I think we label people because we can’t see inside them. So it’s easier to identify people by putting labels on them, either to help us distinguish them from the crowd or to keep them safe in a box where they won’t threaten us. Either way, people are far more than how their labels describe them. We usually just can’t see it.

Every individual’s life is precious. There’s no denying or disputing that. Every person is unique and special and God sacrificed His most precious blood to save us.

Conversely, our actions are repeatable. Our accomplishments can be bested. Our job descriptions change, sometimes like the wind. And our talents aren’t really that unique, if you think about. Any “new” talent anyone has probably isn’t truly new; it just hasn’t been seen before.

I got to thinking about this when I read today’s verse of the day.

Acts 20:24

24 But my life is worth nothing to me unless I use it for finishing the work assigned me by the Lord Jesus—the work of telling others the Good News about the wonderful grace of God.

I find this interesting because Paul (who is speaking) was a pretty important guy. He was educated. He was intelligent. He was a Jew among Jews, which at the time meant he was pretty special. But none of those things mattered to him after he started following Jesus. I’m sure Paul accomplished a lot in his life, but the only thing that mattered to him after he started following Jesus was telling other people about Him.

This really made me wonder about the worth of my own actions.

My life, as in who I am inside, is precious to God. I get that. But what about my actions? What about the things I have done that haven’t been for Him?

Anything I have done only for myself really has no bearing on God. The things I do for myself are small and insignificant because they only benefit me — and most of the time I don’t know if it’s an actual benefit or not.

But the things I have done for God, not matter how small they start out, they usually end up ballooning until hundreds of people are blessed or encouraged. And most of the time, I never intended to accomplish anything like that. I just knew I needed to do what God had called me to do, and I did it. I had no idea how He would use it.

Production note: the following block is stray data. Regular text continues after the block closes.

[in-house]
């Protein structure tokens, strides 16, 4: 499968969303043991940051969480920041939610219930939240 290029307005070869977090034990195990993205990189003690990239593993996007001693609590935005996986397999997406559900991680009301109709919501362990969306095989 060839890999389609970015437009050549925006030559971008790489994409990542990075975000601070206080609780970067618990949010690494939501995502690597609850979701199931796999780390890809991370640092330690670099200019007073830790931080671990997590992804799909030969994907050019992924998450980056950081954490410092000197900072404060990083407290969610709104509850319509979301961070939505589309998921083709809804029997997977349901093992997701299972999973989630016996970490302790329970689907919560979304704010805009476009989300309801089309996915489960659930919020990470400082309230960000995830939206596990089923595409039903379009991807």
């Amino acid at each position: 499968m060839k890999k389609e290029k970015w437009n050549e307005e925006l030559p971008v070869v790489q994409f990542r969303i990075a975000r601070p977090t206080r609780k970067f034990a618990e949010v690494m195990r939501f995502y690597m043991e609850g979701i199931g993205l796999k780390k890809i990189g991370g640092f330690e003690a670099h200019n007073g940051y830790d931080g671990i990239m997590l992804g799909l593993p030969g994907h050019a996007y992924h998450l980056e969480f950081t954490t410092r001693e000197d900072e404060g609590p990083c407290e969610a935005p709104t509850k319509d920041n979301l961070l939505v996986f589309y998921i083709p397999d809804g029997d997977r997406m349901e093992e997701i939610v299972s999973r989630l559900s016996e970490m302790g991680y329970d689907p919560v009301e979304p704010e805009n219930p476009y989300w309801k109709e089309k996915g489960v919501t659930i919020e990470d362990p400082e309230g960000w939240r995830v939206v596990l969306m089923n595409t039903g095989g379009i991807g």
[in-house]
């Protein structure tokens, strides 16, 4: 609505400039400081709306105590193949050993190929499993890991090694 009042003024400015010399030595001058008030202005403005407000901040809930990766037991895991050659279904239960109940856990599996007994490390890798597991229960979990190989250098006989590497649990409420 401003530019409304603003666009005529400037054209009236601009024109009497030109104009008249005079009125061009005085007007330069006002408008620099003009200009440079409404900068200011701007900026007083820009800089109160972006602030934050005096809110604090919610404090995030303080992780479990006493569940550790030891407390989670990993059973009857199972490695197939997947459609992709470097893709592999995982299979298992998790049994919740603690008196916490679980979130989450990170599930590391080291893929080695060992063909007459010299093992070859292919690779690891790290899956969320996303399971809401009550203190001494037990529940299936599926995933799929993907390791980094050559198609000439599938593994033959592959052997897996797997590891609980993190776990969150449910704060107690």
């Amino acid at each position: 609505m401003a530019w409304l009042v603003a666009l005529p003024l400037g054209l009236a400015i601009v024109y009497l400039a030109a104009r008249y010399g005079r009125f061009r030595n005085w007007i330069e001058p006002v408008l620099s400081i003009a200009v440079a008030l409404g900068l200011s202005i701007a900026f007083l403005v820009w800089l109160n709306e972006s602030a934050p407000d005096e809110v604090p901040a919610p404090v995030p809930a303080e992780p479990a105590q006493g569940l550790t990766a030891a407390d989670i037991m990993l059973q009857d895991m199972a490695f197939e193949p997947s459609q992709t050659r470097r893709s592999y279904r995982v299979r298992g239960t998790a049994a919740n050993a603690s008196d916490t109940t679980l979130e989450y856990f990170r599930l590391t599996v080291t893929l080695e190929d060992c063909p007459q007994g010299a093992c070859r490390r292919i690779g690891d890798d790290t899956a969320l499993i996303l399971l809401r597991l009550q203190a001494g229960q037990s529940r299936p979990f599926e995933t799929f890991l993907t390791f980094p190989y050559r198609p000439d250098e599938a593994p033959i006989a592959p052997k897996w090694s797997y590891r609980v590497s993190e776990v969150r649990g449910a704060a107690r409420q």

There’s an old hymn (I think it’s a hymn) called “Little is Much When God Is in It” and I think that’s very true.

We only have a limited time on Earth. Compared to eternity, it’s not even substantial enough to classify. The Bible just calls it a vapor, a puff of smoke. One moment here, the next moment gone. So in that limited time, what are we going to accomplish? What talent are we going to pursue? What job are we going to do? And what is the point?

Paul felt like his accomplished life would be worth nothing if it weren’t directed at doing God’s work, at finishing the task that had been appointed to him by God. I agree with that. And I agree with it in the perspective of my own life. The things that I have done for myself won’t last. But the things I’ve done for others in God’s name? That’s a whole different ball game.

I know many Newtonian Laws passed out of vogue with the advent of Einstien’s Theory of Relativity and the craziness of Quantum Physics but as far as I can tell, every action still has an opposite and equal reaction. What we do on Earth effects what our lives will be like in eternity. Our choices on Earth directly effect our lives in eternity. I don’t want to say that Earth is the proving grounds of Heaven, but it kind of is. If you can choose to live your life for Christ while you are mired in the darkness of this world, if you can see past the temporariness that is life on Earth and realize that what is coming after Earth is so much better, if you can live for eternity now while you’re dying with every breath — heaven will be a rewarding place.

I know my life is precious. But my actions are useless, futile, and small until I do them for God.

C.T. Studd wrote a poem that I think pretty much sums up what Paul was saying:

Only one life, ’twill soon be past,
Only what’s done for Christ will last.

In the grand scheme of life, our actions will either make us greater on earth or bring us greater reward in heaven (which usually means we are made more humble on earth). The next promotion won’t last. The next “new” talent will fade into obscurity. The next accomplishment will pass as soon as someone does something better or greater. But the things you do for Christ remain and will be remembered forever, if not by people then by God Himself. And that is what really matters.